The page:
With just two milk bottles worth of displacement, the Mercedes-AMG A45 S is the world’s most powerful four pot. But does it have too much power?
TL;DR: Powerful but grown up compared to the old A45; feels like a proper member of the AMG family.
What we like: The instant urge; the ride is smoother and more composed; drift mode for when you’re on a race track.
What’s not so great: The price and the fact it’s still just an A-Class.
Mercedes-AMG A45 S Specifications
Price $93,600+ORCs Warranty 5 years, unlimited kilometres Safety Not Tested Engine 2.0-litre turbocharged four-cylinder Power 310kW at 6750rpm Torque 500Nm at 5000-5250rpm Transmission 8-speed Automatic 0-100km/h 3.9 seconds Dimensions 4445mm long; 1850mm wide; 1403mm high; 2729mm wheelbase Turning Circle 11.54m Kerb Weight 1635kg Boot Space 370-1210L Fuel Tank 51L Fuel Type 98RON Fuel use 8.9L/100km (claimed)
I’m a bit of a numbers man, and the figures on the latest newcomer to emerge from AMG’s Affalterbach home base are enough to get lovers of performance cars a tad excited.
They also demonstrate how far engine development has come over the past decade or two. The Mercedes-Benz A45 S AMG has a full 310kW of power – from a 2.0-litre engine.
Yep, the same capacity used in Corollas and Mazda3s manages to muscle up with some very desirable sports car fare. Granted, there’s a sizable turbo bolted on to kick things along. And it does cost $93,600, which is some $15K more than the model is steps in for (in Australia we only get the more powerful S model).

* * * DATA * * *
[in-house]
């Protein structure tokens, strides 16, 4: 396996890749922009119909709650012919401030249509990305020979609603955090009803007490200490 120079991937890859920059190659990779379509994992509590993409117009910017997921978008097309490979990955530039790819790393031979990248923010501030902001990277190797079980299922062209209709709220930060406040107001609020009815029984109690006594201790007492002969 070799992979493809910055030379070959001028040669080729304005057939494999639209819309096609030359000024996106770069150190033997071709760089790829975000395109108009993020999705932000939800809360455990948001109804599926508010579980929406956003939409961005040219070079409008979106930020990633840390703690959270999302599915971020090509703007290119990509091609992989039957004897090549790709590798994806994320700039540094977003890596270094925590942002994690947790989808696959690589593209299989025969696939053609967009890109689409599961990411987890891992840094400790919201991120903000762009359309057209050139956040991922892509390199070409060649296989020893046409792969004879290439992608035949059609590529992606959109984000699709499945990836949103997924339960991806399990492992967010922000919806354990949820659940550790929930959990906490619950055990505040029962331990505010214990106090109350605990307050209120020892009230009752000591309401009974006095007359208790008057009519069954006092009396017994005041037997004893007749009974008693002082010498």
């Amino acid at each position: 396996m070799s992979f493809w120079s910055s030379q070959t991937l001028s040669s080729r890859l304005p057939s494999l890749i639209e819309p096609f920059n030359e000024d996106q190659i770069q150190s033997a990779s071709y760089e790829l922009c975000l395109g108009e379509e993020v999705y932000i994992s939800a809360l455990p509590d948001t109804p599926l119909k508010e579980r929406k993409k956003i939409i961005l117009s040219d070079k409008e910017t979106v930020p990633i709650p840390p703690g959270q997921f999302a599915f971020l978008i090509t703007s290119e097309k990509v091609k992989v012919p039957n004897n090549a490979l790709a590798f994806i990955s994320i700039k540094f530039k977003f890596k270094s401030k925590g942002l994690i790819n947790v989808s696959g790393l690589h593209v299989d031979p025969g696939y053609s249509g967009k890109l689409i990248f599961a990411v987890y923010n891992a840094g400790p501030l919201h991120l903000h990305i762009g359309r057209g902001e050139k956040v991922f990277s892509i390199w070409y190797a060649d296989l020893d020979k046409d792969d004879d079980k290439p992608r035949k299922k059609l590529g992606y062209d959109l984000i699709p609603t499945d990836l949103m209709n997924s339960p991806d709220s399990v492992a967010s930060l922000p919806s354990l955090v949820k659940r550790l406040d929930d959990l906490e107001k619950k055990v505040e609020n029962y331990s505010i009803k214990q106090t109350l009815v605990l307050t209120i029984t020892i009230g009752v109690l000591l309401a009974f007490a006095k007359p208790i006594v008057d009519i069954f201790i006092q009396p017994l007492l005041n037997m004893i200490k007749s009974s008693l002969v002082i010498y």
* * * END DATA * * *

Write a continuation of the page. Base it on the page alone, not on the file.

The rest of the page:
But that 310kW is also a very serious number that’s worth putting in perspective. We’ll start with a German thoroughbred in the form of the Porsche 911. Sure, Porsche does some brutally ballistic 911 models that would smash the A45, but the most affordable 911 Carrera makes 283kW from its 3.0-litre twin-turbo six-cylinder. That’s around 10 percent less than the feisty Merc.
Go back a couple of decades to the 280kW from the screaming 3.5-litre V8 in the Ferrari F355 of the late 1990s. Again, less than this humble hatchback. And the last of the Holden Commodore V8s – with a 6.2-litre V8 – made just 304kW.
Yet this little hatchback from Mercedes-Benz trumps the lot, while backing it up with a luscious 500Nm of torque. Unsurprisingly it’s the most powerful four-cylinder ever unleashed on a mainstream production car. That it resides in a sensible-looking five-door hatchback reinforces the split personality of a car that’s got a few doses of wild mashed into its DNA.
Switching it up
Blame it on that engine. Far from a tricked-up version of the old 2.0-litre turbo in the A45 – itself an accomplished performance car – the new one (codenamed M139) has undergone a major transformation.
The head has been spun 180 degrees, in turn moving the turbo from the front of the car to between the engine and the occupants. Crucially, that turbo now sits near the exhaust, reducing the distance air has to travel from compression to big bangs.
And AMG engineers have also done plenty of work elsewhere, unleashing another 500rpm to the top of the rev range.
It’s made a decent difference. Whereas the old A45 felt stilted towards the top of its rev range, the new one keeps punching towards its redline (just beyond 7000rpm), unleashing more power along the way. Dial up Sport+ or Race modes and the gearshifts sharpen noticeably, with purposeful jolts between ratios.